Money and Democracy

Published — November 23, 2015

Watchdog asks for criminal probe of conservatives tied to nonprofit

Same group sues FEC over failure to act against ‘dark money’ group active in 2010


A political watchdog is calling for a criminal investigation of three prominent conservatives in connection with their involvement with a “dark money” nonprofit that last month avoided punishment from the Federal Election Commission.

Citizens for Responsibility and Ethics in Washington is also suing the Federal Election Commission for failing to act against the now-defunct nonprofit, even though agency lawyers concluded that the group broke the law in 2010.

The so-called dark money group spent most of the $4.8 million it raised on campaign ads —contrary to what it reported to the Internal Revenue Service.

The request for an investigation, dated Monday, names the alleged architects of the Commission for Hope, Growth and Opportunity: William Canfield, now general counsel for pro-Carly Fiorina super PAC CARLY for America; Scott Reed, senior political strategist for the U.S. Chamber of Commerce and Wayne Berman, a senior adviser for Blackstone Group, a global investment firm, who also serves as national finance chairman for presidential candidate Marco Rubio.

Berman, Canfield and Reed did not respond to requests for comment.

The Center for Public Integrity reported on the nonprofit earlier this month when the FEC closed its five-year investigation into the group, prompting the public release of 227 pages of legal documents.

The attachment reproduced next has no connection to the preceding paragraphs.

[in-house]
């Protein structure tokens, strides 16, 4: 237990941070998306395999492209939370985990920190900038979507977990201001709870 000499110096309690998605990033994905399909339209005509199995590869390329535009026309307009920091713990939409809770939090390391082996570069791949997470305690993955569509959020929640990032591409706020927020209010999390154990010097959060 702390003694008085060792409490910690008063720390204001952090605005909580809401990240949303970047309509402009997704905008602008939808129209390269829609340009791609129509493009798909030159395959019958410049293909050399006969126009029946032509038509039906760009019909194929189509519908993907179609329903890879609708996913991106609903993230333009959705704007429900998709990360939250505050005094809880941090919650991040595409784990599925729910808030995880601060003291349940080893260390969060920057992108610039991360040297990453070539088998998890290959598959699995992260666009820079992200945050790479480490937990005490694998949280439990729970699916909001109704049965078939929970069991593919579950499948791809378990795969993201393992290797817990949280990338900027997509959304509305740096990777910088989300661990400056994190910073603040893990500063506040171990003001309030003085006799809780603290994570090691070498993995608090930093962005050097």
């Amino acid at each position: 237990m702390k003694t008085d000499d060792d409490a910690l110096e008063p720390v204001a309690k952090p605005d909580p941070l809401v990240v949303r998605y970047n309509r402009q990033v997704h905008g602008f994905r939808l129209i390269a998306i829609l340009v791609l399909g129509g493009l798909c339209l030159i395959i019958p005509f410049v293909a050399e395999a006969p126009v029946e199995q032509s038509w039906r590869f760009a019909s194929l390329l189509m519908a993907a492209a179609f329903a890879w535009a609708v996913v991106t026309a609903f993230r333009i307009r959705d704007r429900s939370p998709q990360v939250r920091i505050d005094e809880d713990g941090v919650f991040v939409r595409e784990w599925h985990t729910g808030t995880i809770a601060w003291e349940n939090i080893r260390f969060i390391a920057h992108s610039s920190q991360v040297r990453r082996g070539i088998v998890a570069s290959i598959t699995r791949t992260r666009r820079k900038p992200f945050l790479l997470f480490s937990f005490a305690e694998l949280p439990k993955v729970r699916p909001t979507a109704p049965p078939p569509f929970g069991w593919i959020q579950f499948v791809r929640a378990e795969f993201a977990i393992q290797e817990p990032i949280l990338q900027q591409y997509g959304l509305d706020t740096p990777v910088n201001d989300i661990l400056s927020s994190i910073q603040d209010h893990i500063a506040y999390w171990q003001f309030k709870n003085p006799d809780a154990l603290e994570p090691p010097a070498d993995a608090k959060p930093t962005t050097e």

Plagued by gridlock, the commissioners decided not to take action against the group, voting 3-3 on whether to pursue sanctions. The deadlock occurred even though lawyers with the federal agency determined the group’s purpose was primarily political — a violation of IRS rules that that state such “social welfare” nonprofits may not make politics their primary activity.

CREW has also filed a lawsuit against the FEC demanding that it reopen and re-examine the case. CREW called the original dismissal “arbitrary, capricious, an abuse of discretion, and contrary to the law.”

The watchdog group is asking U.S. Attorney Channing D. Phillips to determine whether the trio violated federal law by lying to the government about their involvement with the nonprofit, thus obstructing the investigation.

Berman, Canfield and Reed told FEC lawyers during the investigation that they had limited involvement with the nonprofit. Berman, for example, said he offered advice on a “voluntary basis.”

But Michael Mihalke, of political consulting firm Meridian Strategies LLC, told FEC investigators that he — along with Reed and Berman — split a “fundraising commission” of $1.1 million. The money was what remained from a large-scale ad blitz in key 2010 House races.

“It appears that these operatives deliberately misled the government about their role in CHGO to throw investigators off the trail of the organization’s violations of campaign finance law,” argued CREW’s Executive Director Noah Bookbinder in a statement. “If they were telling the truth about their roles to the FEC, how did they end up with all that money?”

The request for an investigation by CREW calls the representations the three prominent conservatives gave FEC lawyers about their role with the nonprofit “blatantly evasive.”

A spokesman for the FEC declined to comment.

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